In 2008, the Kosciuszko National Park, together with other protected areas of the Australian Alps, was included in the list of national heritage of Australia. Kosciuszko National Park is one of the most famous national parks in Australia, it is visited by about three million tourists annually.
On the territory there are huge lakes of glacial origin with calm water, which reflect the hills and thermal pools, the water temperature in which is +27 degrees. The largest rivers of the region originate in the park: the Snowy River, the Murray and the Marrambiji.
Among the rare animals living in the park, the mountain couscous, which was considered extinct until 1966, as well as the bright false toad.
– 4 – Purnululu National Park
– Bungle Bungle Range, Purnululu National Park, Western Australia
Purnululu National Park is spread over an area of 239,723 hectares in the north-eastern part of Western Australia, on the Kimberley Plateau. It is one of the most interesting geologically parks in Western Australia, a real open-air museum. In 1987, a park covering 240,000 hectares on the Kimberley Plateau was listed as a UNESCO World Heritage Site. The nature of these places is truly virgin and untouched – the nearest settlement is located 250 km from the park.
In the native language of the tribe cue “Purnululu” means “sandstone”. Sometimes the park is called the Bungle-Bungle (Bungle Bungle) after the name of the mountain range of the same name, which is entirely part of the park.
The relief of the park is very diverse – it is the above-mentioned Bangla-Bangl mountain range with an area of 45 thousand hectares, extensive sandy plains, grassy lowlands in the Ord River valley and limestone cliffs in the west and east of the park.
The main attraction of the Purnululu National Park (Purnululu National Park) is the mountain formations of the Bangle-Bangle ridge, which took the form of hives as a result of erosion processes that lasted 20 million years. These “beehives” have an interesting structure – bright orange sandstone alternates with dark stripes several meters wide. Oxides of iron and manganese give them a bright orange color.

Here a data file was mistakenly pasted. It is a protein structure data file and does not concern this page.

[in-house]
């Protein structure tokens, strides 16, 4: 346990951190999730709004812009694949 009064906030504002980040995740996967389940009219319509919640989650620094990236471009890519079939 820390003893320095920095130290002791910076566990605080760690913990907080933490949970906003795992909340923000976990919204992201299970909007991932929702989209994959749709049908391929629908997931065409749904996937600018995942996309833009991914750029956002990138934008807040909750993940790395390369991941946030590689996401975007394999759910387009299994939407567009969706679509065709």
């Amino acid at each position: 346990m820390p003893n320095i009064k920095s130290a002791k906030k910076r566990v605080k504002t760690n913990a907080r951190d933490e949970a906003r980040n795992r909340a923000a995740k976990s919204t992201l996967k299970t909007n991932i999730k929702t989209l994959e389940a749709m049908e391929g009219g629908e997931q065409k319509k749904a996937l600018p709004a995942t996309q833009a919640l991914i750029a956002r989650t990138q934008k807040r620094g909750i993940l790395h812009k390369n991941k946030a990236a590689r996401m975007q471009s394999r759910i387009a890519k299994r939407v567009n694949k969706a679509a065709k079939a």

The territory of the park was of great economic and cultural importance among the indigenous tribes – about 200 rock paintings of ancient people and burial places were found here. But Europeans, by virtue of the arid climate and inhospitable natural conditions, avoided these places. The first pastoralists appeared here only at the end of the 19th century, and the amazing mountain formations of the Bangle-Bangl range were first discovered for the world in 1982!
– 5 – Uluru – Kata Tjuta (Uluru-Kata Tjuta NP)
– Ayers Rock (Uluru), Uluru-Kata Tjuta National Park, Northern Territory
UNESCO World Heritage Site, a desert landscape with two giant massifs sticking out of the ground – Mount Uluru and Mount Olga or Kata Tjuta (40 km) from it. Interestingly, Olga is a much more impressive massif – 1069 m high against 348 m of Uluru mountain, but less popular for pilgrimage. Geologists say that Uluru and Olga are not separate elevations, but part of a single mountain range lying beneath a layer of earth and rushing outward only in two places.
Uluru or Ayers Rock is a sacred place for the Australian Aborigines. The base of the rock is cut by caves, and their walls are covered with ancient inscriptions and drawings. The dimensions of the caves are impressive: the largest of them reach 800 meters in length and 30 in height. Three small lakes even formed in the caves, filling up during the rainy season with water seeping through the cracks of the rock. So, in the hot summer, when all the sources in the district dried up, the aborigines found shelter from the hot rays of the sun and life-giving moisture.